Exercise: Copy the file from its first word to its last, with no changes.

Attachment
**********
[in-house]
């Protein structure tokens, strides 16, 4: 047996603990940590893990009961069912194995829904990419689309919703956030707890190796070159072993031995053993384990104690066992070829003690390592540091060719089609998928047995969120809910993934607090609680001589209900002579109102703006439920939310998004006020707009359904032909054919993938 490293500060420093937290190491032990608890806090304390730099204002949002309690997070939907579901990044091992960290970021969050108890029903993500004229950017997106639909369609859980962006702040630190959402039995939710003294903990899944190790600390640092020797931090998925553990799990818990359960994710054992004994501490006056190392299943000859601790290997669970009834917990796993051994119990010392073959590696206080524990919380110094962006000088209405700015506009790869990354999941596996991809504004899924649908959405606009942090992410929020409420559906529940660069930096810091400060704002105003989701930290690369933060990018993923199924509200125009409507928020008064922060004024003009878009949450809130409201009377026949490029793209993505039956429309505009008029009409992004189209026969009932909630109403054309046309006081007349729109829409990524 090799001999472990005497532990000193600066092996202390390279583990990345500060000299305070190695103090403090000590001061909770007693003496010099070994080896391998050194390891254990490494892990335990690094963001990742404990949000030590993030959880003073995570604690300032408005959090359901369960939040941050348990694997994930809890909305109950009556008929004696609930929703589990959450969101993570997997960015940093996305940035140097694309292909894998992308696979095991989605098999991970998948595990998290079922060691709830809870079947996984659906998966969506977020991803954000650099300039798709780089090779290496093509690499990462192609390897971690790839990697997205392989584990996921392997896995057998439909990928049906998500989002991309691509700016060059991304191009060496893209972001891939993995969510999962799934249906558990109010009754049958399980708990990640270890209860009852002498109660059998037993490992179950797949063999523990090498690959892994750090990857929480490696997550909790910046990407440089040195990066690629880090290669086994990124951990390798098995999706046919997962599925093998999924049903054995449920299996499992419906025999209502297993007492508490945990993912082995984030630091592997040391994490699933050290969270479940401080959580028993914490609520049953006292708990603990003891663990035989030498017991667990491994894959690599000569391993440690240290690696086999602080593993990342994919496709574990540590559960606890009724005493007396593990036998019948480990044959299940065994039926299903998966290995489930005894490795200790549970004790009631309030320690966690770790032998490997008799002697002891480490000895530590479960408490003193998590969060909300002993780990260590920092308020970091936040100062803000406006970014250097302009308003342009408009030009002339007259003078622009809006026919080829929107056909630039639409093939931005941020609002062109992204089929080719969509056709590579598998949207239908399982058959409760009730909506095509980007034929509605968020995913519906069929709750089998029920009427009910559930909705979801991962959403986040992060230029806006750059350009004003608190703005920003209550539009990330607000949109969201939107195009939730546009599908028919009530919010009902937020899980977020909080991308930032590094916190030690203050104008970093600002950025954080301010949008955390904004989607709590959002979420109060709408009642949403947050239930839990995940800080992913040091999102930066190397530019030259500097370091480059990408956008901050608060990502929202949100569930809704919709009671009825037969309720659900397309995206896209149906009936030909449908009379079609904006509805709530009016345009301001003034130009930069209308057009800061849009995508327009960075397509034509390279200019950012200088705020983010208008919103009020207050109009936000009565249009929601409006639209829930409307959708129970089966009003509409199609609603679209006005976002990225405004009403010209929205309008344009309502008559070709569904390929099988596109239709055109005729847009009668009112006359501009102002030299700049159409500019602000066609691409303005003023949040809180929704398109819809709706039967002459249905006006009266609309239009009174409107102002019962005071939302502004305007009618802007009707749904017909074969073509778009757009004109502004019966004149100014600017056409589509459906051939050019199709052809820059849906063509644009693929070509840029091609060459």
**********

[in-house]
């Protein structure tokens, strides 16, 4: 047996603990940590893990009961069912194995829904990419689309919703956030707890190796070159072993031995053993384990104690066992070829003690390592540091060719089609998928047995969120809910993934607090609680001589209900002579109102703006439920939310998004006020707009359904032909054919993938 490293500060420093937290190491032990608890806090304390730099204002949002309690997070939907579901990044091992960290970021969050108890029903993500004229950017997106639909369609859980962006702040630190959402039995939710003294903990899944190790600390640092020797931090998925553990799990818990359960994710054992004994501490006056190392299943000859601790290997669970009834917990796993051994119990010392073959590696206080524990919380110094962006000088209405700015506009790869990354999941596996991809504004899924649908959405606009942090992410929020409420559906529940660069930096810091400060704002105003989701930290690369933060990018993923199924509200125009409507928020008064922060004024003009878009949450809130409201009377026949490029793209993505039956429309505009008029009409992004189209026969009932909630109403054309046309006081007349729109829409990524 090799001999472990005497532990000193600066092996202390390279583990990345500060000299305070190695103090403090000590001061909770007693003496010099070994080896391998050194390891254990490494892990335990690094963001990742404990949000030590993030959880003073995570604690300032408005959090359901369960939040941050348990694997994930809890909305109950009556008929004696609930929703589990959450969101993570997997960015940093996305940035140097694309292909894998992308696979095991989605098999991970998948595990998290079922060691709830809870079947996984659906998966969506977020991803954000650099300039798709780089090779290496093509690499990462192609390897971690790839990697997205392989584990996921392997896995057998439909990928049906998500989002991309691509700016060059991304191009060496893209972001891939993995969510999962799934249906558990109010009754049958399980708990990640270890209860009852002498109660059998037993490992179950797949063999523990090498690959892994750090990857929480490696997550909790910046990407440089040195990066690629880090290669086994990124951990390798098995999706046919997962599925093998999924049903054995449920299996499992419906025999209502297993007492508490945990993912082995984030630091592997040391994490699933050290969270479940401080959580028993914490609520049953006292708990603990003891663990035989030498017991667990491994894959690599000569391993440690240290690696086999602080593993990342994919496709574990540590559960606890009724005493007396593990036998019948480990044959299940065994039926299903998966290995489930005894490795200790549970004790009631309030320690966690770790032998490997008799002697002891480490000895530590479960408490003193998590969060909300002993780990260590920092308020970091936040100062803000406006970014250097302009308003342009408009030009002339007259003078622009809006026919080829929107056909630039639409093939931005941020609002062109992204089929080719969509056709590579598998949207239908399982058959409760009730909506095509980007034929509605968020995913519906069929709750089998029920009427009910559930909705979801991962959403986040992060230029806006750059350009004003608190703005920003209550539009990330607000949109969201939107195009939730546009599908028919009530919010009902937020899980977020909080991308930032590094916190030690203050104008970093600002950025954080301010949008955390904004989607709590959002979420109060709408009642949403947050239930839990995940800080992913040091999102930066190397530019030259500097370091480059990408956008901050608060990502929202949100569930809704919709009671009825037969309720659900397309995206896209149906009936030909449908009379079609904006509805709530009016345009301001003034130009930069209308057009800061849009995508327009960075397509034509390279200019950012200088705020983010208008919103009020207050109009936000009565249009929601409006639209829930409307959708129970089966009003509409199609609603679209006005976002990225405004009403010209929205309008344009309502008559070709569904390929099988596109239709055109005729847009009668009112006359501009102002030299700049159409500019602000066609691409303005003023949040809180929704398109819809709706039967002459249905006006009266609309239009009174409107102002019962005071939302502004305007009618802007009707749904017909074969073509778009757009004109502004019966004149100014600017056409589509459906051939050019199709052809820059849906063509644009693929070509840029091609060459």